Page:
Three pupils scoop top awards

THREE winners emerged when 12 high school pupils competed for the 2010 Anglo American and Sowetan Young Communicators Awards in the North West legislature in Mmabatho at the weekend.

THREE winners emerged when 12 high school pupils competed for the 2010 Anglo American and Sowetan Young Communicators Awards in the North West legislature in Mmabatho at the weekend.

But apparently all the teachers, parents, friends and relatives were oblivious to the most important educational tool being used during the contest to nurture SA's future leaders - role playing, commonly known as an interactive drama in education, a method of unravelling issues in complex social situations.

Before Dineo Ratshwene, Tsholofelo Sebolao and Precious Letsebe took top honours, the judges had to listen to 12 prepared speeches on topics that included money versus happiness, human trafficking, racism, cruelty to animals, homosexuality and abuse.

Then the adjudicators had to follow a parliamentary or legislature-type debate that replaced impromptu two-minute talks on randomly-chosen words.

The Department of Education is a third crucial partner of this vital public speaking education, training and development programme that has moved contestants into provincial legislatures, where local politicians hosted and addressed the youths.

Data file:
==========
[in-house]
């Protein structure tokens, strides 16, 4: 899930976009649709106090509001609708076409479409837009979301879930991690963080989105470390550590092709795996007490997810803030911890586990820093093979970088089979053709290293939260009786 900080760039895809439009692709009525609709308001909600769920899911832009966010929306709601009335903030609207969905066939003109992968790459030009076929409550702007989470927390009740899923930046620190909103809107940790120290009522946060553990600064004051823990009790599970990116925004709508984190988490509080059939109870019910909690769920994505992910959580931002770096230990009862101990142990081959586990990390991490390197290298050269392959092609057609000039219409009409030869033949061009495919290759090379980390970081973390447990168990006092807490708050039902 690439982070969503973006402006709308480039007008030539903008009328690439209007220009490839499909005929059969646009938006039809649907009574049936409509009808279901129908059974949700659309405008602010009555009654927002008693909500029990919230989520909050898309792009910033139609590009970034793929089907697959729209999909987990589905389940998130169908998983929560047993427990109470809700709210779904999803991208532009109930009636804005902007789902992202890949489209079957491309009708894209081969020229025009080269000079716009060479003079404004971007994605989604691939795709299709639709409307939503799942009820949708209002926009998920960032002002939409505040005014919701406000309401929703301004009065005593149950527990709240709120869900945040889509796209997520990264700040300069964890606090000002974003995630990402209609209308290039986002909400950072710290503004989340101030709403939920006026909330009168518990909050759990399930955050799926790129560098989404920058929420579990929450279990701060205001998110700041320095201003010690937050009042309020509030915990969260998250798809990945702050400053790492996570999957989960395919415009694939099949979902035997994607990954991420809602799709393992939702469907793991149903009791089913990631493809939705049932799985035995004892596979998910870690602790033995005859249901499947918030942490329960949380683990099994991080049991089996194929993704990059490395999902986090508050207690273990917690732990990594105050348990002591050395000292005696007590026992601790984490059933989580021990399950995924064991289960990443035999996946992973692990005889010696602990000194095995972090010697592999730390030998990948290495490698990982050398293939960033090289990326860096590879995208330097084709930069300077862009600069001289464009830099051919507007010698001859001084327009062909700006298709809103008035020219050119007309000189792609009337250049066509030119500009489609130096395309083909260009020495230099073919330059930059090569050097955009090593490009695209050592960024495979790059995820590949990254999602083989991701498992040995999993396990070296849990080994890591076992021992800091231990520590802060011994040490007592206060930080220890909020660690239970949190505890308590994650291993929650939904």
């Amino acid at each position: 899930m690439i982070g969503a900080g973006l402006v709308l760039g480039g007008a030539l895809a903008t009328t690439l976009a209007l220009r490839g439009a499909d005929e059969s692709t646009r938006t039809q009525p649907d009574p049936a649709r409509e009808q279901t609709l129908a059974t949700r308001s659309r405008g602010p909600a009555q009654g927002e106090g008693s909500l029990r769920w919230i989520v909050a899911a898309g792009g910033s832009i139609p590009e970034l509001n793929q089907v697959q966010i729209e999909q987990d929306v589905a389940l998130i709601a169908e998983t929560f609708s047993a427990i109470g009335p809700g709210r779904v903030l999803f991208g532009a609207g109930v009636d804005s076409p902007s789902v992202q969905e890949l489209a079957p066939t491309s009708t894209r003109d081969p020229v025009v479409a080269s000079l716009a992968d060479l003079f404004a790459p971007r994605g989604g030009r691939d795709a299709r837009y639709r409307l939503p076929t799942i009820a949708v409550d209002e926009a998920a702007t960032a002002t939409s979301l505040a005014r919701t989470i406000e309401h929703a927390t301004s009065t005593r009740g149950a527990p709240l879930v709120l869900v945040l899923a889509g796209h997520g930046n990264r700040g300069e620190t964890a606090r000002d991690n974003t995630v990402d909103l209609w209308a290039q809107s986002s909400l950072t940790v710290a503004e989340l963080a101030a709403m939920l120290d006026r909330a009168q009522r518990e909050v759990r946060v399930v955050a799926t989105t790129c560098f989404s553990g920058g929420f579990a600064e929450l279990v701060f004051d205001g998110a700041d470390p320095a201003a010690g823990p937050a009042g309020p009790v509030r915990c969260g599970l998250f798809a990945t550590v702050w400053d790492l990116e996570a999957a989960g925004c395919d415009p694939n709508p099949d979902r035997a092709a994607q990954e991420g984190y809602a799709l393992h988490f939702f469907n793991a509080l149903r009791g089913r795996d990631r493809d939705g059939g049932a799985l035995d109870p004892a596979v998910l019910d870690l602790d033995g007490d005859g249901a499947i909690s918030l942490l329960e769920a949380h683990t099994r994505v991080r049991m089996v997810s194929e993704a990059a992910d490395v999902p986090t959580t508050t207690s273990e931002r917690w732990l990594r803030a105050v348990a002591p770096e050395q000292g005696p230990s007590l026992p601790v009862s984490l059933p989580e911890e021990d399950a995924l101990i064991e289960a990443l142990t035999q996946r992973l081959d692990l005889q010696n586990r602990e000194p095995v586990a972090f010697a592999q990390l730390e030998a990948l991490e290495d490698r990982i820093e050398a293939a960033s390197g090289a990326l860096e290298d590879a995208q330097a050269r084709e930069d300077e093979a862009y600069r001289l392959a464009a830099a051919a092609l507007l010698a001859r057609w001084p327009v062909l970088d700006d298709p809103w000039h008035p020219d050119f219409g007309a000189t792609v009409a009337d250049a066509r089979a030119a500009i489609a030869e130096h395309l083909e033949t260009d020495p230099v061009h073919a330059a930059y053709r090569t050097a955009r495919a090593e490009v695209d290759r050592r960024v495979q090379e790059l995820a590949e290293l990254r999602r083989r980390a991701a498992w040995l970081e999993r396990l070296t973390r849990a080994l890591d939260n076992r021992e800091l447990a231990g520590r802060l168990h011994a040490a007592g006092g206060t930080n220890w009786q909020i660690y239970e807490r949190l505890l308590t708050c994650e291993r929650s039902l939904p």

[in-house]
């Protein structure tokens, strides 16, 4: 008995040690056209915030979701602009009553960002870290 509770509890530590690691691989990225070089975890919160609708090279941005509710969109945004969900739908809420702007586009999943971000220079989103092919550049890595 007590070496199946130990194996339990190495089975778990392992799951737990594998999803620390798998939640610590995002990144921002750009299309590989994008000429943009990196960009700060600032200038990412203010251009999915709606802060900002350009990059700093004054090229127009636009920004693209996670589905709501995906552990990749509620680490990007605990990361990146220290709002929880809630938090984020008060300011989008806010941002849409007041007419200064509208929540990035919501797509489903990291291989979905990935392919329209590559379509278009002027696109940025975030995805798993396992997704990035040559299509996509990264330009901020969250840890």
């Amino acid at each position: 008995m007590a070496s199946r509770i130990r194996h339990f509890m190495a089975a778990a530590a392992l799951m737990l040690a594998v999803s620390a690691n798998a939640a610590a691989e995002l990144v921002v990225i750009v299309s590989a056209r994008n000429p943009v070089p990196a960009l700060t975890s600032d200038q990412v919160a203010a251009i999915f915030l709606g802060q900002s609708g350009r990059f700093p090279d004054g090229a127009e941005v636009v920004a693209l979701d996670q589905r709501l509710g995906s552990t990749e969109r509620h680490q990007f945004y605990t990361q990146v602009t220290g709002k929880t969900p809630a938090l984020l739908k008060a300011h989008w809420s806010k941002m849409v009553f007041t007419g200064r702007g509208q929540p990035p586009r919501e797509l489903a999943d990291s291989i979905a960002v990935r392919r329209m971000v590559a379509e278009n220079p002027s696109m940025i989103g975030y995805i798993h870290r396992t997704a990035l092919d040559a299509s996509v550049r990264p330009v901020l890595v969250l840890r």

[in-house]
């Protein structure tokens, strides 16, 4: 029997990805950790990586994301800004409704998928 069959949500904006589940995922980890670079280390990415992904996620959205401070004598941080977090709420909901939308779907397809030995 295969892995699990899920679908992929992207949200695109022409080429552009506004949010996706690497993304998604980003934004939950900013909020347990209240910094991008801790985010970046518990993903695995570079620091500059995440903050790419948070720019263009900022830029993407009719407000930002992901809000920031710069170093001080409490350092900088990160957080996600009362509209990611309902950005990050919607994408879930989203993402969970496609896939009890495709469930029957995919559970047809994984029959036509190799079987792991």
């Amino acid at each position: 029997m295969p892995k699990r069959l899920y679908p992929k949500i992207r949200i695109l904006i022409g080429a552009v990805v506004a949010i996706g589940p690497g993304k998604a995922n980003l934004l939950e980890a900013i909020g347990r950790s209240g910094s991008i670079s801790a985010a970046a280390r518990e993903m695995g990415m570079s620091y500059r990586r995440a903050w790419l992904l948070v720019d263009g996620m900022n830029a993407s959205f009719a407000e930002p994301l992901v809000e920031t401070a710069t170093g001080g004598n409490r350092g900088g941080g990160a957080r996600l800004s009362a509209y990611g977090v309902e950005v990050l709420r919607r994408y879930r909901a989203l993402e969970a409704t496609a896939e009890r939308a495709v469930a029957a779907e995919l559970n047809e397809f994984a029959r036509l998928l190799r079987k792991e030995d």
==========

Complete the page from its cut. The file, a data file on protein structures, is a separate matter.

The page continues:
This also boosts Parliament's flagship public involvement programme - dubbed Taking Parliament to the People - unfolding in part through the Young Communicators Awards' provincial heats being hosted in legislatures of KwaZulu-Natal, Limpopo, North West and Gauteng this year.

During the debates the teenagers assume the roles of opposing political party representatives, debating issues including the economical benefits of the World Cup and SA's democracy negatives and positives.

Primarily, role playing helps candidates to muster problem-solving, helps them to articulate or communicate opinions, feelings and state positions better or more effectively; and helps to enhance candidates' self-awareness.

Among the other benefits of role playing - or the art of learning and teaching from doing, instead of relying on theory - is in heightened levels of confidence, self-esteem and assertiveness.

It also fosters creativity, teaches problem-solving, encourages teamwork, nurtures smart thinkers, analytical thinkers and helps candidates to take a fresh look at life's numerous posers.

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